Back in July, Spirit Airlines announced its “hug the haters” campaign which included an invitation for consumers to share just what they hate about flying with the airline and others operating in the United States. And, as it turns out, travelers don’t exactly want to hug Spirit back.
“Oh, goodie! I get to sit in coach for X amount of hours! I can’t wait to stretch out and relax,” said no one ever before flying, because in economy class, luxurious leg room and a sweet ratio of cushion to rump comfort is not what you’re paying for. That being said, some airlines are better at pleasing our behinds than others, according to a new poll released this week.
Yes, we’ve repeatedly made fun of delusional Spirit Airlines CEO Ben Baldanza for his claim that his company is the “most consumer-friendly” airline around, especially when it comes in dead-last in traveler opinion surveys and is the only U.S. carrier to make a recent list of the world’s worst airlines. And a new study confirms that Spirit’s passengers are several times more likely to complain than passengers on any other domestic carrier. [More]
Spirit Airlines has another tasteless email promotion, this time riffing off the crazy phrases Charlie Sheen has been spewing in his latest media meltdown. Unlike their previous ones that made jokes about the BP oil spill, muff-diving and M.I.L.Fs (“many islands, low fares” – ahem), this one does not make me want to punch them in the face. So kudos on that, guys.
We recently received two very different stories of people who had booked tickets on discount carrier Spirit Airlines. One involves a terrible family tragedy and the other occurred when a fading formality turned into a red tape nightmare, but in the end they both ended up facing the stone-faced (and possibly stone-hearted) Spirit refund policy.
In terms of public relations, 2010 hasn’t exactly been a banner year for Spirit Airlines. First, they ticked people off by announcing they would begin charging up to $45/bag for carry-on luggage, then they introduced “pre-reclined” seats. They were shut down for about a week because of a strike, and then there was the ill-advised “check out the oil on our beaches” promo. But the company’s CEO doesn’t understand why travelers aren’t lining up to thank him.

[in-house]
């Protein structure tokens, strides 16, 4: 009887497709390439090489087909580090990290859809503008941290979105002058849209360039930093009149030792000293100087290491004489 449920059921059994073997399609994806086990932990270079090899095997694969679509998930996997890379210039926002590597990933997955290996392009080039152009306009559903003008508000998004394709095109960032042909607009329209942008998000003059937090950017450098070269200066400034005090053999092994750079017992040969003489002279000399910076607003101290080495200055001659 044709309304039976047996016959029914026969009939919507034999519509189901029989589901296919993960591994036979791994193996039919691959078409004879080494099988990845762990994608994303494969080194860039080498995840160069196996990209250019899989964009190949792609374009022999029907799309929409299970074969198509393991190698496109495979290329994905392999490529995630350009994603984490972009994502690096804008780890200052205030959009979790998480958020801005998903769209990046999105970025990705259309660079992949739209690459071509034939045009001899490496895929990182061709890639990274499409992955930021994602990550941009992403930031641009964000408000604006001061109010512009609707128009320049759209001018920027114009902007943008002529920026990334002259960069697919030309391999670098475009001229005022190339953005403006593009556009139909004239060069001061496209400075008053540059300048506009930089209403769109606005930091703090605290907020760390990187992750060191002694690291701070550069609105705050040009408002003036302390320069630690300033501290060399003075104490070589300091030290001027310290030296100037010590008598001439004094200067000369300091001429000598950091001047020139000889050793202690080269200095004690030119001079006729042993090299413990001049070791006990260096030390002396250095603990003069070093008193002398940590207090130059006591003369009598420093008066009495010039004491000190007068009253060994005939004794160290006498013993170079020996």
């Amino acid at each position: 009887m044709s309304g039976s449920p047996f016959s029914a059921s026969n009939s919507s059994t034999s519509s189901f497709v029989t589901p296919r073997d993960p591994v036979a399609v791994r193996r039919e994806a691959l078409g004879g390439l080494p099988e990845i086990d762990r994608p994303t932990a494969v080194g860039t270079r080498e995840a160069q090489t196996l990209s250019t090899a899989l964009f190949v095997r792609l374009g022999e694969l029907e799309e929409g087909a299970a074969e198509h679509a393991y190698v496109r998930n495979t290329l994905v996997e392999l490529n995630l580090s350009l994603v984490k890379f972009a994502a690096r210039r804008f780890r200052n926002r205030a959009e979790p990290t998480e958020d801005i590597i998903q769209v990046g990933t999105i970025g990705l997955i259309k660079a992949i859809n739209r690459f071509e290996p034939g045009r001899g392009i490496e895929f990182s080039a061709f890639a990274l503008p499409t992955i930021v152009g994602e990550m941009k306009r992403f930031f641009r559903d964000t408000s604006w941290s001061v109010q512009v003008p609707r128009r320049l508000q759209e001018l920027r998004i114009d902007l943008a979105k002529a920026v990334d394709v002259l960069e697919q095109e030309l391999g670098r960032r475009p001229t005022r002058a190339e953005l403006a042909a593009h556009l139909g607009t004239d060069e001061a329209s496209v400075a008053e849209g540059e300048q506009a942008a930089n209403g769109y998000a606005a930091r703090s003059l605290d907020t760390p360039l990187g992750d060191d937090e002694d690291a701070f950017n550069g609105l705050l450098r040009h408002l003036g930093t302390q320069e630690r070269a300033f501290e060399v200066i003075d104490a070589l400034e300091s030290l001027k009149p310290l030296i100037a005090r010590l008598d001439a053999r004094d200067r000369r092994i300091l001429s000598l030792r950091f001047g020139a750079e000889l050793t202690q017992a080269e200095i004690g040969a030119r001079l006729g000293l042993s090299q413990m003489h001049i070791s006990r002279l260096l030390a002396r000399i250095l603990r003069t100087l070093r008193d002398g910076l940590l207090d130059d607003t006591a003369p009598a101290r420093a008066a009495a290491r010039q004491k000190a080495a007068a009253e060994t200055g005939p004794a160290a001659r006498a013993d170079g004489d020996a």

Spirit Airlines is known for pushing its bottom-scraping fees with crass emailed promos, but usually they just stick with dorky sex puns. Now they’re branching out into sociopolitical commentary with their latest “Check Out The Oil On Our Beaches” promotion that leverages the BP oil spill in comedy and marketing gold.
Spirit Airline flights, grounded since the beginning of a 5-day pilot strike,
could will resume Friday, after the pilots union and the airline reached a tentative agreement following 26 straight hours of negotiation. In its typically tongue-in-cheek fashion, coinciding with the announcement was a “Strikingly Low Fares” promotion offering everyone $50 off new tickets plus 5,000 bonus miles.
If you’ve got a reservation for a flight on Spirit Airlines, you’d better start looking into other alternatives. The airline’s pilots have gone on strike after contract talks with management broke down yesterday morning. Apparently, the pilots were upset that they’d have to pay extra fees to carry baggage onto flights. Nah, just kidding. It’s just you getting stuck with those fees, not the cockpit crew.
All those little surcharges to your airline tickets sure do add up. A recently released DOT report states that U.S. air carriers raked in $7.8 billion in fees last year, a 42% increase over 2008.
Executives love to justify price increases or staff reductions by hauling out the customer service argument, because then any complaint you make can be framed as self-defeating. (“Don’t you want better service?”) On that note, Spirit’s CEO Ben Baldanza told travel blogger Christopher Elliott last week that the new carry-on bag fee is really intended to reduce gate delays. Remember to send a thank-you card to Baldanza.
Kick open the exit doors and release the inflatable slides, Spirit is outfitting their entire fleet with cabin-saturating ads. Billed as Spirit’s “latest innovation,” the ads will litter “seat backs, window shades, overhead bins, tray tables, drink carts, napkins, cups, menus (what menus?) boarding passes, trash bags, soap dispensers,” and probably even barf bags.
As quietly as it came, the $10 “web convenience fee” Spirit levied for the favor they were doing you by letting you book online, has gone. The fee no longer appears in Spirit Airlines’ contract of carriage. A small victory for common sense, though they’ll probably just figure out a way to make it up somewhere else. How about $5 fee for takeoffs and landings?
Got an unresolved complaint with Spirit Airlines and regular customer service not working out for you? Then you might want to make use of the Spirit executive contact information we’ve got posted inside (especially the info for the CEO’s assistant). Reading these posts about how to write a good complaint letter, how to send an eecb, and how to deal with executive customer service may also come in handy. With this info, you’ll go from frowny consumer to jet set in no time.